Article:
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Complementary feeding indicators and determinants of poor feeding practices in Indonesia: a secondary analysis of 2007 Demographic and Health Survey data
Authors: Ng CS, Dibley MJ, and Agho KE
Source: Public Health Nutrition, 15(5):827-39. doi: 10.1017/S1368980011002485.
Topic(s): Nutrition
Country: Asia
Published: MAY 2012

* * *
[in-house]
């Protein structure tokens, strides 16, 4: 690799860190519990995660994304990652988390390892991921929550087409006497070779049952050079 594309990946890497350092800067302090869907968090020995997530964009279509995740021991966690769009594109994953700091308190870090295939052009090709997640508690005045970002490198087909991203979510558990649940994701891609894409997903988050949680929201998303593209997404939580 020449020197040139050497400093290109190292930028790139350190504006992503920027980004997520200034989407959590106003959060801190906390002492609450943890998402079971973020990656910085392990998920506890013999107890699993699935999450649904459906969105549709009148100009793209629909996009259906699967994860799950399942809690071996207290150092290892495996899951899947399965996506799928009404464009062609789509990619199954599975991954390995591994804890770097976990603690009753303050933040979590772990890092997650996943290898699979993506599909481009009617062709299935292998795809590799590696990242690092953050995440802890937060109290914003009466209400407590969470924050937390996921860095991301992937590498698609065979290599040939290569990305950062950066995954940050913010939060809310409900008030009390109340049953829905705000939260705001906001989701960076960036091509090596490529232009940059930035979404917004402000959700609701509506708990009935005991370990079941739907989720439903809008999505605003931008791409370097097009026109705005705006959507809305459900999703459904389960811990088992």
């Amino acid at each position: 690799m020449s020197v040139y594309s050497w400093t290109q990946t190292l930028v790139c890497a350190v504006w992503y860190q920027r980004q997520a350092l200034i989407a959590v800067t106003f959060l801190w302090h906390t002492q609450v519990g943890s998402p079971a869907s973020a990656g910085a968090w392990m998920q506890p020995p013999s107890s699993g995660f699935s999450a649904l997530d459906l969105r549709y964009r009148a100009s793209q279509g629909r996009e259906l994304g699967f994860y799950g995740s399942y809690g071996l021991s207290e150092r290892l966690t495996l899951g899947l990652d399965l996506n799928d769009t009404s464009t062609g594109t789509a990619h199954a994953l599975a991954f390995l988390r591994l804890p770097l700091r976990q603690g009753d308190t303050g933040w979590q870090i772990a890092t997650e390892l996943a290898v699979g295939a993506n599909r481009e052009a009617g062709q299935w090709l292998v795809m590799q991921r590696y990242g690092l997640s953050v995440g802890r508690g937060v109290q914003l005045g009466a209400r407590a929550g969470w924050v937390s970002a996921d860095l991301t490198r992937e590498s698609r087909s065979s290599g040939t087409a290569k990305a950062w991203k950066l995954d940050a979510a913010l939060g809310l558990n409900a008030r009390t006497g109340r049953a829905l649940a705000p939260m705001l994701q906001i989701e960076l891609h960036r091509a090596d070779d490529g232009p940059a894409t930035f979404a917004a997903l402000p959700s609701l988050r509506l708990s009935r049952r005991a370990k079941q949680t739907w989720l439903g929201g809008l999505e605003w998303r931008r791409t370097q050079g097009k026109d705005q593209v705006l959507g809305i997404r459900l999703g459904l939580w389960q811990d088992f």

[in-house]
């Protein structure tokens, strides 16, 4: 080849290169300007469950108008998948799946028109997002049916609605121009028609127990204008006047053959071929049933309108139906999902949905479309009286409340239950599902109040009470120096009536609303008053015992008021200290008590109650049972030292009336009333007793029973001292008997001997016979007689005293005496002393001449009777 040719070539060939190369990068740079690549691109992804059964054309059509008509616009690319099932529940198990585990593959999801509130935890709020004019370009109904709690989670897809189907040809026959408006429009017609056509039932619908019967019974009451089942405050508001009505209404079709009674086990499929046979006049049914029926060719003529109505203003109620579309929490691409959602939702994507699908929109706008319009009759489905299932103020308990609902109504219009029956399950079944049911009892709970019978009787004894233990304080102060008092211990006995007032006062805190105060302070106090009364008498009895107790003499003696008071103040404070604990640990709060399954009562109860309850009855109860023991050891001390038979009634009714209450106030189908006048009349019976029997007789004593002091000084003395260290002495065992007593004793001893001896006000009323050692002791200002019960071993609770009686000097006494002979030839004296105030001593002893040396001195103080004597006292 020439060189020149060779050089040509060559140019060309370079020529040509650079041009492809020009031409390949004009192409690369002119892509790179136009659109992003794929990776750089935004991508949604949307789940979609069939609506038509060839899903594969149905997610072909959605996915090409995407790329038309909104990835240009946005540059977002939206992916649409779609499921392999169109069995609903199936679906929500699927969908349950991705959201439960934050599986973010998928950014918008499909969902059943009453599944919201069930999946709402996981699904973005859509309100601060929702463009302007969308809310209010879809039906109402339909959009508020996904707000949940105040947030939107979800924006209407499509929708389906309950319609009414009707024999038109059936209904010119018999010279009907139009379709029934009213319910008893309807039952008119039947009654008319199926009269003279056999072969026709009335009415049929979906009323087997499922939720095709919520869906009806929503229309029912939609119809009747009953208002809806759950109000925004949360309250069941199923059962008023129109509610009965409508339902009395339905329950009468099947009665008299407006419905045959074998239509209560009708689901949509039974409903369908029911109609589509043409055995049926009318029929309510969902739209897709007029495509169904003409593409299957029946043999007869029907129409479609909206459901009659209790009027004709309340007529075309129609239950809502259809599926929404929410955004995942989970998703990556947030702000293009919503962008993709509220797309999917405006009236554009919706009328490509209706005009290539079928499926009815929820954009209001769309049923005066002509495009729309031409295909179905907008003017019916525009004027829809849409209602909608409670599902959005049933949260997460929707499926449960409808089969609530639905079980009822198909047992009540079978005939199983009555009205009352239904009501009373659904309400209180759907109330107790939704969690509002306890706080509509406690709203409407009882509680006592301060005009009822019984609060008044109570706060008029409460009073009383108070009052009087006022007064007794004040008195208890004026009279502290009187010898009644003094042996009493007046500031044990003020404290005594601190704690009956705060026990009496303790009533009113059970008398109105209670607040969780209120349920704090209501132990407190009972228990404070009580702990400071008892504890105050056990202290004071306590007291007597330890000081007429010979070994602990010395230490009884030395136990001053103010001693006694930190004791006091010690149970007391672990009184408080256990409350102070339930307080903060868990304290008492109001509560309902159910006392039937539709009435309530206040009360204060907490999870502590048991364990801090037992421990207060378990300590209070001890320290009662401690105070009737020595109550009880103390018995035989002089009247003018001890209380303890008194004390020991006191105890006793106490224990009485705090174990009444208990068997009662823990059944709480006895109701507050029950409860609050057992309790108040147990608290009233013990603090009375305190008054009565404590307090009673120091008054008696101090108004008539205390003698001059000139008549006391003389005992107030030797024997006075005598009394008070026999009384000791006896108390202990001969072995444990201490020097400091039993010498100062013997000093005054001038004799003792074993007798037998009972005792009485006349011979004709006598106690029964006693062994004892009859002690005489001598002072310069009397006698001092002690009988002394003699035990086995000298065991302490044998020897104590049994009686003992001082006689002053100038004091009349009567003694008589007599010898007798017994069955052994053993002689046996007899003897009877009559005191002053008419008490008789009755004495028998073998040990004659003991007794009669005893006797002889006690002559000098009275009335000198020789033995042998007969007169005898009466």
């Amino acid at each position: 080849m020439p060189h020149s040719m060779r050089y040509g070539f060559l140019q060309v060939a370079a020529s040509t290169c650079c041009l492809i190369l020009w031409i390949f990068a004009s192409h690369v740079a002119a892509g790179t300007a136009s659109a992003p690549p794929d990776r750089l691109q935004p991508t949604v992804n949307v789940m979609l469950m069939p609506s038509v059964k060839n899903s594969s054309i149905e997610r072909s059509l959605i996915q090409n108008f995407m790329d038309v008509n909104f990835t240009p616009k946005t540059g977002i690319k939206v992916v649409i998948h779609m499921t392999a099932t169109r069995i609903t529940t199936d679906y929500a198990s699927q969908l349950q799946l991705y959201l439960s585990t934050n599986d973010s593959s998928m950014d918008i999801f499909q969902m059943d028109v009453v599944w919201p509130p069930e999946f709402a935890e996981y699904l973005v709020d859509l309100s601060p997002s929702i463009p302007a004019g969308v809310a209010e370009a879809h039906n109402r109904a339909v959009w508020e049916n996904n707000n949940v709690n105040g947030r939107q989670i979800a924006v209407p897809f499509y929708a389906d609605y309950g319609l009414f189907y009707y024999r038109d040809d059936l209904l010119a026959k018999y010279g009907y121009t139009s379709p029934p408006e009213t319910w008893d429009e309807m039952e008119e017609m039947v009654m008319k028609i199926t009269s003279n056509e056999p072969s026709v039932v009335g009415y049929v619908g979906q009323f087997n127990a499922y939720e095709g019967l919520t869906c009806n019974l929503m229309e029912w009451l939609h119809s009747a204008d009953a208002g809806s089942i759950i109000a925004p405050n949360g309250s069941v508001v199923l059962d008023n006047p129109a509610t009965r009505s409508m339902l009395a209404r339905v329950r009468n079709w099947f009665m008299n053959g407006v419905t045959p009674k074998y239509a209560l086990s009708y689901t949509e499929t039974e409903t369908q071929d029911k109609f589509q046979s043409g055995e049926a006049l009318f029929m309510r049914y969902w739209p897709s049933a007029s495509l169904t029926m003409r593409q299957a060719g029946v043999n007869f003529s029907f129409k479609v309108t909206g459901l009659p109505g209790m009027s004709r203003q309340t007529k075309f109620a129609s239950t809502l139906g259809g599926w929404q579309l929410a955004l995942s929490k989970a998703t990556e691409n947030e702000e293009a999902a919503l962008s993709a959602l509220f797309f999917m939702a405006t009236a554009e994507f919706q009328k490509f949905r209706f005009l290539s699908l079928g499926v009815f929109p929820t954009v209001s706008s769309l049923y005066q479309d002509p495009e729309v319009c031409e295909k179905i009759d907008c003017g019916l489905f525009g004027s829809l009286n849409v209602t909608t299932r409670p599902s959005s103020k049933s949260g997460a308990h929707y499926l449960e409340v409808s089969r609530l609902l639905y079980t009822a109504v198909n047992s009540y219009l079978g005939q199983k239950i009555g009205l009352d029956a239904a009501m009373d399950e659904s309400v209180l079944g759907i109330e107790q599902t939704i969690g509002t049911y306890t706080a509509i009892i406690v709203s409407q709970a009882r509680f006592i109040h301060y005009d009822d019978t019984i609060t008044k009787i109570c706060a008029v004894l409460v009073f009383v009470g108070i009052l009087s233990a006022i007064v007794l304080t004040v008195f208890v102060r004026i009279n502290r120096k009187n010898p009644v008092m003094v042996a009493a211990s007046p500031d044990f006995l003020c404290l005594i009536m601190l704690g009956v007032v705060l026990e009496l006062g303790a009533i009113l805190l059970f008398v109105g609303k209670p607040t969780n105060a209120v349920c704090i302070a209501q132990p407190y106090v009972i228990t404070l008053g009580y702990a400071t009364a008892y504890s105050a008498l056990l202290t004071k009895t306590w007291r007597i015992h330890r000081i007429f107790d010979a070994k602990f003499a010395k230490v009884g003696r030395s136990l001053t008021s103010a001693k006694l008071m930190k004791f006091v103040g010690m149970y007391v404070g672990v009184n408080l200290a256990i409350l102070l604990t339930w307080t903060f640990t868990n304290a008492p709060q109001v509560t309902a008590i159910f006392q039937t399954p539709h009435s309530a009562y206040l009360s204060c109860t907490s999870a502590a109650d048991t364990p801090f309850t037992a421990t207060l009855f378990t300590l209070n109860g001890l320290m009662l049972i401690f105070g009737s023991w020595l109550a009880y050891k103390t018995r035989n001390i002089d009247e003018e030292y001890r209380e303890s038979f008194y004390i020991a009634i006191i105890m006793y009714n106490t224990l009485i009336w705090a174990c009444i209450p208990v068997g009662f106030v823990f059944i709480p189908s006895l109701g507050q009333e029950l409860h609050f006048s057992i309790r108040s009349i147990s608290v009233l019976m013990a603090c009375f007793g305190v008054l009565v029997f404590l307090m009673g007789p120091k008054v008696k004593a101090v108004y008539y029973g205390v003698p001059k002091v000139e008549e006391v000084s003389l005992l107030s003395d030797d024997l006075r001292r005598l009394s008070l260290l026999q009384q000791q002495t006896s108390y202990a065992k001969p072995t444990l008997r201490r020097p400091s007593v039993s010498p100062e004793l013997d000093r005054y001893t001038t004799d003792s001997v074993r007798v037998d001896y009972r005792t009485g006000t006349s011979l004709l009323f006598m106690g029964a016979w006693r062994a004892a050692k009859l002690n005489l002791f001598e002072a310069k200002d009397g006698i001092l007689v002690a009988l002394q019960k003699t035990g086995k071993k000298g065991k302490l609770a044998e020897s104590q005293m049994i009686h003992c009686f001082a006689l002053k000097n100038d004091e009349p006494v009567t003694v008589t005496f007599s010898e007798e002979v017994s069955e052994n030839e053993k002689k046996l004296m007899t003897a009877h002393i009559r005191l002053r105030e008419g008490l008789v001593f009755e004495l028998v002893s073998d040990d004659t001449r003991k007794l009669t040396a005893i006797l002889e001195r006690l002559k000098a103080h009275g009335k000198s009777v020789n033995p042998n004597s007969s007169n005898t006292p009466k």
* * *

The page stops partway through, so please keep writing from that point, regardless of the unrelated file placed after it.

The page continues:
Abstract: OBJECTIVE: The present study aimed to assess complementary feeding practices and identify the potential risk factors associated with inappropriate complementary feeding in Indonesia for a nationally representative sample of births from 2004 to 2007. DESIGN: The data source for the analysis was the 2007 Indonesia Demographic and Health Survey. Multiple logistic regression was performed to analyse the factors associated with complementary feeding, using individual-, household- and community-level determinants. SETTING: Indonesia. SUBJECTS: Children (n 4604) aged 6-23 months. RESULTS: Multivariate analysis revealed that infants from poor households were significantly less likely to be introduced to complementary feeding (adjusted odds ratio, AOR = 4.32; 95 % CI 1.46, 12.80) and meet the minimum dietary diversity (AOR = 1.76; 95 % CI 1.16, 2.68). Mother's education (AOR for no education in dietary diversity = 1.92; 95 % CI 1.09, 3.38; AOR for no education in meal frequency = 2.03; 95 % CI 1.13, 3.64; AOR for no education in acceptable diet = 3.84; 95 % CI 2.07, 7.12), residence and decreased age of the infant were negatively associated with minimum dietary diversity, minimum meal frequency and an acceptable diet. Infants aged 6-11 months were also significantly less likely to meet minimum dietary diversity (AOR = 6.36; 95 % CI 4.73, 8.56), minimum meal frequency (AOR = 2.30; 95 % CI 1.79, 2.96) and minimum acceptable diet (AOR = 2.27; 95 % CI 1.67, 3.09). All geographical regions compared with Sumatra were more likely to give the recommended meal frequency and an acceptable diet to breast-fed children. CONCLUSIONS: Public health interventions to improve complementary feeding should address individual-, household- and community-level factors which significantly influence the introduction of complementary feeding. Complementary feeding intervention programmes in Indonesia should ensure that restraints on families with low socio-economic status are addressed. Infants aged 6-11 months and mothers with low education levels may also need special focus. Promotion strategies should also target the health-care delivery system and the media.